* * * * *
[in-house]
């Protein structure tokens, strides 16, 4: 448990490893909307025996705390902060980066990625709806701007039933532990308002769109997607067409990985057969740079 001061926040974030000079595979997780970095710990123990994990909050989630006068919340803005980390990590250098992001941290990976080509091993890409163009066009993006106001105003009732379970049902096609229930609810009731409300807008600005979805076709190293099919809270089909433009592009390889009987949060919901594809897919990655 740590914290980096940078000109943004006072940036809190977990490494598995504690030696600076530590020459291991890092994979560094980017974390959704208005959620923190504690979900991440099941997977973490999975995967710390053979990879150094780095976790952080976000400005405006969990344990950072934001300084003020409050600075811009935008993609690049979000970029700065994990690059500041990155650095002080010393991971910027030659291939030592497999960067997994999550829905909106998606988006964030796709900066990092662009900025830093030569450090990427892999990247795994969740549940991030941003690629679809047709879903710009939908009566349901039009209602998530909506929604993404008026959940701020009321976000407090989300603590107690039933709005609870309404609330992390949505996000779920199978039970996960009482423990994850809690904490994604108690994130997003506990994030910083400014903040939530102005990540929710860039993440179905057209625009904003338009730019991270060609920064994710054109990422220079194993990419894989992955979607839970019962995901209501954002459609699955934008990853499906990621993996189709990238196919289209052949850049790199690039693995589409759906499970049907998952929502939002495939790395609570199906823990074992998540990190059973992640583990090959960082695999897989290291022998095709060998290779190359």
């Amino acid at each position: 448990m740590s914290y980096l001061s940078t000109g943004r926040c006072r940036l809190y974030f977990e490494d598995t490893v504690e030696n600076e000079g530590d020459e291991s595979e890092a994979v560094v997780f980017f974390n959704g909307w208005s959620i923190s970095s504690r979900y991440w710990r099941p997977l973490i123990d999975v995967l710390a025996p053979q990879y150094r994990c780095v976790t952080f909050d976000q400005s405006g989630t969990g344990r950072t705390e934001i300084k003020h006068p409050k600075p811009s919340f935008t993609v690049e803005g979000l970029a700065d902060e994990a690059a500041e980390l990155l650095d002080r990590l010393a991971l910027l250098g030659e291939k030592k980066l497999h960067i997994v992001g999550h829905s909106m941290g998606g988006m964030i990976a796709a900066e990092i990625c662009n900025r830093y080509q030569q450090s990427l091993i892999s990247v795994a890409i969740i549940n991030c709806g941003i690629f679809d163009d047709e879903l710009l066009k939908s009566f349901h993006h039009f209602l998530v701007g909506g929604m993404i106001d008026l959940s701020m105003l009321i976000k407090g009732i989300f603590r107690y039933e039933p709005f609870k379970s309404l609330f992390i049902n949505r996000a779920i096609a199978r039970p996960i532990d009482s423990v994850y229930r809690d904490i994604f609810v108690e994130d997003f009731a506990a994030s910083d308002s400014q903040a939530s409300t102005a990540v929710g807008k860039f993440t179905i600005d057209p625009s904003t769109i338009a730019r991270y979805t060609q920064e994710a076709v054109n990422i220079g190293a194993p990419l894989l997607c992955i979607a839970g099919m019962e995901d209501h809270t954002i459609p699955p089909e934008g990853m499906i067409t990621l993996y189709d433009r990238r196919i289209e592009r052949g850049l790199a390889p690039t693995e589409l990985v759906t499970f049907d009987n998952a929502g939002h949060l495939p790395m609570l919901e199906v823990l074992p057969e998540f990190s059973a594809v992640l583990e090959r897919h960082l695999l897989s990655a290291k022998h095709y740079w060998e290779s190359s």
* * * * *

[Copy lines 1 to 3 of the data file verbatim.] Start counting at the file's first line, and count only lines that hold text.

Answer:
[in-house]
């Protein structure tokens, strides 16, 4: 448990490893909307025996705390902060980066990625709806701007039933532990308002769109997607067409990985057969740079 001061926040974030000079595979997780970095710990123990994990909050989630006068919340803005980390990590250098992001941290990976080509091993890409163009066009993006106001105003009732379970049902096609229930609810009731409300807008600005979805076709190293099919809270089909433009592009390889009987949060919901594809897919990655 740590914290980096940078000109943004006072940036809190977990490494598995504690030696600076530590020459291991890092994979560094980017974390959704208005959620923190504690979900991440099941997977973490999975995967710390053979990879150094780095976790952080976000400005405006969990344990950072934001300084003020409050600075811009935008993609690049979000970029700065994990690059500041990155650095002080010393991971910027030659291939030592497999960067997994999550829905909106998606988006964030796709900066990092662009900025830093030569450090990427892999990247795994969740549940991030941003690629679809047709879903710009939908009566349901039009209602998530909506929604993404008026959940701020009321976000407090989300603590107690039933709005609870309404609330992390949505996000779920199978039970996960009482423990994850809690904490994604108690994130997003506990994030910083400014903040939530102005990540929710860039993440179905057209625009904003338009730019991270060609920064994710054109990422220079194993990419894989992955979607839970019962995901209501954002459609699955934008990853499906990621993996189709990238196919289209052949850049790199690039693995589409759906499970049907998952929502939002495939790395609570199906823990074992998540990190059973992640583990090959960082695999897989290291022998095709060998290779190359």
């Amino acid at each position: 448990m740590s914290y980096l001061s940078t000109g943004r926040c006072r940036l809190y974030f977990e490494d598995t490893v504690e030696n600076e000079g530590d020459e291991s595979e890092a994979v560094v997780f980017f974390n959704g909307w208005s959620i923190s970095s504690r979900y991440w710990r099941p997977l973490i123990d999975v995967l710390a025996p053979q990879y150094r994990c780095v976790t952080f909050d976000q400005s405006g989630t969990g344990r950072t705390e934001i300084k003020h006068p409050k600075p811009s919340f935008t993609v690049e803005g979000l970029a700065d902060e994990a690059a500041e980390l990155l650095d002080r990590l010393a991971l910027l250098g030659e291939k030592k980066l497999h960067i997994v992001g999550h829905s909106m941290g998606g988006m964030i990976a796709a900066e990092i990625c662009n900025r830093y080509q030569q450090s990427l091993i892999s990247v795994a890409i969740i549940n991030c709806g941003i690629f679809d163009d047709e879903l710009l066009k939908s009566f349901h993006h039009f209602l998530v701007g909506g929604m993404i106001d008026l959940s701020m105003l009321i976000k407090g009732i989300f603590r107690y039933e039933p709005f609870k379970s309404l609330f992390i049902n949505r996000a779920i096609a199978r039970p996960i532990d009482s423990v994850y229930r809690d904490i994604f609810v108690e994130d997003f009731a506990a994030s910083d308002s400014q903040a939530s409300t102005a990540v929710g807008k860039f993440t179905i600005d057209p625009s904003t769109i338009a730019r991270y979805t060609q920064e994710a076709v054109n990422i220079g190293a194993p990419l894989l997607c992955i979607a839970g099919m019962e995901d209501h809270t954002i459609p699955p089909e934008g990853m499906i067409t990621l993996y189709d433009r990238r196919i289209e592009r052949g850049l790199a390889p690039t693995e589409l990985v759906t499970f049907d009987n998952a929502g939002h949060l495939p790395m609570l919901e199906v823990l074992p057969e998540f990190s059973a594809v992640l583990e090959r897919h960082l695999l897989s990655a290291k022998h095709y740079w060998e290779s190359s």